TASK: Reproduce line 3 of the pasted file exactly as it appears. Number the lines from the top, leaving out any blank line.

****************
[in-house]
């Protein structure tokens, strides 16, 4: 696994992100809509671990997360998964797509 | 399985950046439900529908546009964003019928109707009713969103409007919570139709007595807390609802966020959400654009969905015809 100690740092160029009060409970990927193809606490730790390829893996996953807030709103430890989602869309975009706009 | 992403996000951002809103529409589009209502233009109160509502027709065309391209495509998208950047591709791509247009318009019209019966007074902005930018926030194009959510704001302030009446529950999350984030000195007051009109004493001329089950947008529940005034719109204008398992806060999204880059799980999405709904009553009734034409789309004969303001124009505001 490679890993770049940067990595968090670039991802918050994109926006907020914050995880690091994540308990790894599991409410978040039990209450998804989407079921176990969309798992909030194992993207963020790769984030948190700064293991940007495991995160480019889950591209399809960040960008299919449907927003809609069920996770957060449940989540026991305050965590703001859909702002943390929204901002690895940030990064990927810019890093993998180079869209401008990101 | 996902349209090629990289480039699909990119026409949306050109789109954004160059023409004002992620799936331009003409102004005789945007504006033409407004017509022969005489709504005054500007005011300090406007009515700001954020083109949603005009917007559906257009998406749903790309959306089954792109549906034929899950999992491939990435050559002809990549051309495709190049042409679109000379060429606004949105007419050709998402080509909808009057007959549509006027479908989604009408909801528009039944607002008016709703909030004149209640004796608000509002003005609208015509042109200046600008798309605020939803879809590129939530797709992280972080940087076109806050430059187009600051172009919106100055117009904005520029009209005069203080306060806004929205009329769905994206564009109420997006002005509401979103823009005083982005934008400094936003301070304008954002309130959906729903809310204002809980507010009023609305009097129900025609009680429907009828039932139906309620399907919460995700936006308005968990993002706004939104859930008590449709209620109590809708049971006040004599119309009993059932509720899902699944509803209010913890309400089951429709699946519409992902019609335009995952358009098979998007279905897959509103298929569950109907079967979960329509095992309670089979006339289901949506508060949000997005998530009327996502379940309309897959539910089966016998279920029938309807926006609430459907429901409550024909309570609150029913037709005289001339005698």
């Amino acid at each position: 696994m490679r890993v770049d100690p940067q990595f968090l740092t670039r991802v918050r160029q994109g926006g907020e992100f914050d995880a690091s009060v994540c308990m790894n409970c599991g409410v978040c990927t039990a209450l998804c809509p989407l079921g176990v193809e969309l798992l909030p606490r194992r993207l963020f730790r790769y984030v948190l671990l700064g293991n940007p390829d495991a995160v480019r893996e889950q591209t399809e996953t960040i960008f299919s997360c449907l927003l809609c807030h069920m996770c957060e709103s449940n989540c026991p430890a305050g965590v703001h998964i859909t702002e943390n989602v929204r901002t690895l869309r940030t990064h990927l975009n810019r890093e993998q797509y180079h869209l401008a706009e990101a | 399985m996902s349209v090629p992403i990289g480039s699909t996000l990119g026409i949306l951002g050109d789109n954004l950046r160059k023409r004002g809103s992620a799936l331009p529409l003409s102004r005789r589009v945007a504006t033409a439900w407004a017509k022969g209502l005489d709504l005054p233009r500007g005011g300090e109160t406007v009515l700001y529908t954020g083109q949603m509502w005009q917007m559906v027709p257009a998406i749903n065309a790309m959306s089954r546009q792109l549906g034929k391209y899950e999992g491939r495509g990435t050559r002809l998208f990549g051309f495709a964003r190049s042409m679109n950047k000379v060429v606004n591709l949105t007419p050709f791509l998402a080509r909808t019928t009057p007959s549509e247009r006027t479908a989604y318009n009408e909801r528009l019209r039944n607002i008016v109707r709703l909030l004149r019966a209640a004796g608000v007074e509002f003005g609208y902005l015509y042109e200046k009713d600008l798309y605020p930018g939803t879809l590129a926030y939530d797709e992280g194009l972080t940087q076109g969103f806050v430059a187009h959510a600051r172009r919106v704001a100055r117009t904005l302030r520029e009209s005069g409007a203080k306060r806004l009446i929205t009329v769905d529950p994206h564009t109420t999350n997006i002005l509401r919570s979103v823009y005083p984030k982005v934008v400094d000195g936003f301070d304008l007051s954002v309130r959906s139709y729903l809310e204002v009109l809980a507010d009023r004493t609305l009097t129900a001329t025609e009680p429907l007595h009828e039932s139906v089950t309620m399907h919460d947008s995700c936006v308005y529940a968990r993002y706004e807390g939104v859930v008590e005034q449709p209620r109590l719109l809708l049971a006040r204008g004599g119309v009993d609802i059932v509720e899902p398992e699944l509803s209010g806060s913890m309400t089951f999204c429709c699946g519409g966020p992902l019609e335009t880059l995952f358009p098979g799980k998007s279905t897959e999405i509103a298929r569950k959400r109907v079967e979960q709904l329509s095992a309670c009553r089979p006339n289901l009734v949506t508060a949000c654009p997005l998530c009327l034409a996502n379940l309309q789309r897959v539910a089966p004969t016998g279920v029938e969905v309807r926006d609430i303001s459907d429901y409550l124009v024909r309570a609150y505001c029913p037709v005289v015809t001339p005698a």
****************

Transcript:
């Amino acid at each position: 696994m490679r890993v770049d100690p940067q990595f968090l740092t670039r991802v918050r160029q994109g926006g907020e992100f914050d995880a690091s009060v994540c308990m790894n409970c599991g409410v978040c990927t039990a209450l998804c809509p989407l079921g176990v193809e969309l798992l909030p606490r194992r993207l963020f730790r790769y984030v948190l671990l700064g293991n940007p390829d495991a995160v480019r893996e889950q591209t399809e996953t960040i960008f299919s997360c449907l927003l809609c807030h069920m996770c957060e709103s449940n989540c026991p430890a305050g965590v703001h998964i859909t702002e943390n989602v929204r901002t690895l869309r940030t990064h990927l975009n810019r890093e993998q797509y180079h869209l401008a706009e990101a | 399985m996902s349209v090629p992403i990289g480039s699909t996000l990119g026409i949306l951002g050109d789109n954004l950046r160059k023409r004002g809103s992620a799936l331009p529409l003409s102004r005789r589009v945007a504006t033409a439900w407004a017509k022969g209502l005489d709504l005054p233009r500007g005011g300090e109160t406007v009515l700001y529908t954020g083109q949603m509502w005009q917007m559906v027709p257009a998406i749903n065309a790309m959306s089954r546009q792109l549906g034929k391209y899950e999992g491939r495509g990435t050559r002809l998208f990549g051309f495709a964003r190049s042409m679109n950047k000379v060429v606004n591709l949105t007419p050709f791509l998402a080509r909808t019928t009057p007959s549509e247009r006027t479908a989604y318009n009408e909801r528009l019209r039944n607002i008016v109707r709703l909030l004149r019966a209640a004796g608000v007074e509002f003005g609208y902005l015509y042109e200046k009713d600008l798309y605020p930018g939803t879809l590129a926030y939530d797709e992280g194009l972080t940087q076109g969103f806050v430059a187009h959510a600051r172009r919106v704001a100055r117009t904005l302030r520029e009209s005069g409007a203080k306060r806004l009446i929205t009329v769905d529950p994206h564009t109420t999350n997006i002005l509401r919570s979103v823009y005083p984030k982005v934008v400094d000195g936003f301070d304008l007051s954002v309130r959906s139709y729903l809310e204002v009109l809980a507010d009023r004493t609305l009097t129900a001329t025609e009680p429907l007595h009828e039932s139906v089950t309620m399907h919460d947008s995700c936006v308005y529940a968990r993002y706004e807390g939104v859930v008590e005034q449709p209620r109590l719109l809708l049971a006040r204008g004599g119309v009993d609802i059932v509720e899902p398992e699944l509803s209010g806060s913890m309400t089951f999204c429709c699946g519409g966020p992902l019609e335009t880059l995952f358009p098979g799980k998007s279905t897959e999405i509103a298929r569950k959400r109907v079967e979960q709904l329509s095992a309670c009553r089979p006339n289901l009734v949506t508060a949000c654009p997005l998530c009327l034409a996502n379940l309309q789309r897959v539910a089966p004969t016998g279920v029938e969905v309807r926006d609430i303001s459907d429901y409550l124009v024909r309570a609150y505001c029913p037709v005289v015809t001339p005698a």